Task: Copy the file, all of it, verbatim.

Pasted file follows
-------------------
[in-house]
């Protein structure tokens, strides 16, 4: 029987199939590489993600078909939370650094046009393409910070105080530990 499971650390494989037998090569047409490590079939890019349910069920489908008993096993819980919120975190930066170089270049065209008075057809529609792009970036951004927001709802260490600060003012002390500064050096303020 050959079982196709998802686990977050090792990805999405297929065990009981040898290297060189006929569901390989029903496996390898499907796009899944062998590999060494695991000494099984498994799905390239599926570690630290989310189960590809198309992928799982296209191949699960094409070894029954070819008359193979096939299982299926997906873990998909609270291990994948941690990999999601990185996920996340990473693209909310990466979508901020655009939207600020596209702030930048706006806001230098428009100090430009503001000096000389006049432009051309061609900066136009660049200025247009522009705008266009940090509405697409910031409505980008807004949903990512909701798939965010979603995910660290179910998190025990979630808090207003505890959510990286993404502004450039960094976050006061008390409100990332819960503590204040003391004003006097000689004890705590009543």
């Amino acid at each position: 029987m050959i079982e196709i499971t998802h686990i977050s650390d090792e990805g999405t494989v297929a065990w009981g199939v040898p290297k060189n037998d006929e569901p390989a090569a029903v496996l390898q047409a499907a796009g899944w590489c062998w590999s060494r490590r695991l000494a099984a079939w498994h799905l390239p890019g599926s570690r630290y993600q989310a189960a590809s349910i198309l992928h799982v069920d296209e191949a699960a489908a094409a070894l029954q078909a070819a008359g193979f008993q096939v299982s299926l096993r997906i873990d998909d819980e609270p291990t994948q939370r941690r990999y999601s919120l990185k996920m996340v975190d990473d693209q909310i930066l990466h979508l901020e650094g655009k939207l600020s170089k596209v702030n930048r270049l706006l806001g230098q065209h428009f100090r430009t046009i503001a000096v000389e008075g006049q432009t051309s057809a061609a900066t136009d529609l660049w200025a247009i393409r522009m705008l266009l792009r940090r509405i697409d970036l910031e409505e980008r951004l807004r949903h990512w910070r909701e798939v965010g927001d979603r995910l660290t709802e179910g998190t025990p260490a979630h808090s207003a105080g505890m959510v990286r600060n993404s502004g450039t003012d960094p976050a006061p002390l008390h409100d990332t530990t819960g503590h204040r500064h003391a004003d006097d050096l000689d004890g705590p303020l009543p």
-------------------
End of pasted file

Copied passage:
[in-house]
């Protein structure tokens, strides 16, 4: 029987199939590489993600078909939370650094046009393409910070105080530990 499971650390494989037998090569047409490590079939890019349910069920489908008993096993819980919120975190930066170089270049065209008075057809529609792009970036951004927001709802260490600060003012002390500064050096303020 050959079982196709998802686990977050090792990805999405297929065990009981040898290297060189006929569901390989029903496996390898499907796009899944062998590999060494695991000494099984498994799905390239599926570690630290989310189960590809198309992928799982296209191949699960094409070894029954070819008359193979096939299982299926997906873990998909609270291990994948941690990999999601990185996920996340990473693209909310990466979508901020655009939207600020596209702030930048706006806001230098428009100090430009503001000096000389006049432009051309061609900066136009660049200025247009522009705008266009940090509405697409910031409505980008807004949903990512909701798939965010979603995910660290179910998190025990979630808090207003505890959510990286993404502004450039960094976050006061008390409100990332819960503590204040003391004003006097000689004890705590009543």
């Amino acid at each position: 029987m050959i079982e196709i499971t998802h686990i977050s650390d090792e990805g999405t494989v297929a065990w009981g199939v040898p290297k060189n037998d006929e569901p390989a090569a029903v496996l390898q047409a499907a796009g899944w590489c062998w590999s060494r490590r695991l000494a099984a079939w498994h799905l390239p890019g599926s570690r630290y993600q989310a189960a590809s349910i198309l992928h799982v069920d296209e191949a699960a489908a094409a070894l029954q078909a070819a008359g193979f008993q096939v299982s299926l096993r997906i873990d998909d819980e609270p291990t994948q939370r941690r990999y999601s919120l990185k996920m996340v975190d990473d693209q909310i930066l990466h979508l901020e650094g655009k939207l600020s170089k596209v702030n930048r270049l706006l806001g230098q065209h428009f100090r430009t046009i503001a000096v000389e008075g006049q432009t051309s057809a061609a900066t136009d529609l660049w200025a247009i393409r522009m705008l266009l792009r940090r509405i697409d970036l910031e409505e980008r951004l807004r949903h990512w910070r909701e798939v965010g927001d979603r995910l660290t709802e179910g998190t025990p260490a979630h808090s207003a105080g505890m959510v990286r600060n993404s502004g450039t003012d960094p976050a006061p002390l008390h409100d990332t530990t819960g503590h204040r500064h003391a004003d006097d050096l000689d004890g705590p303020l009543p």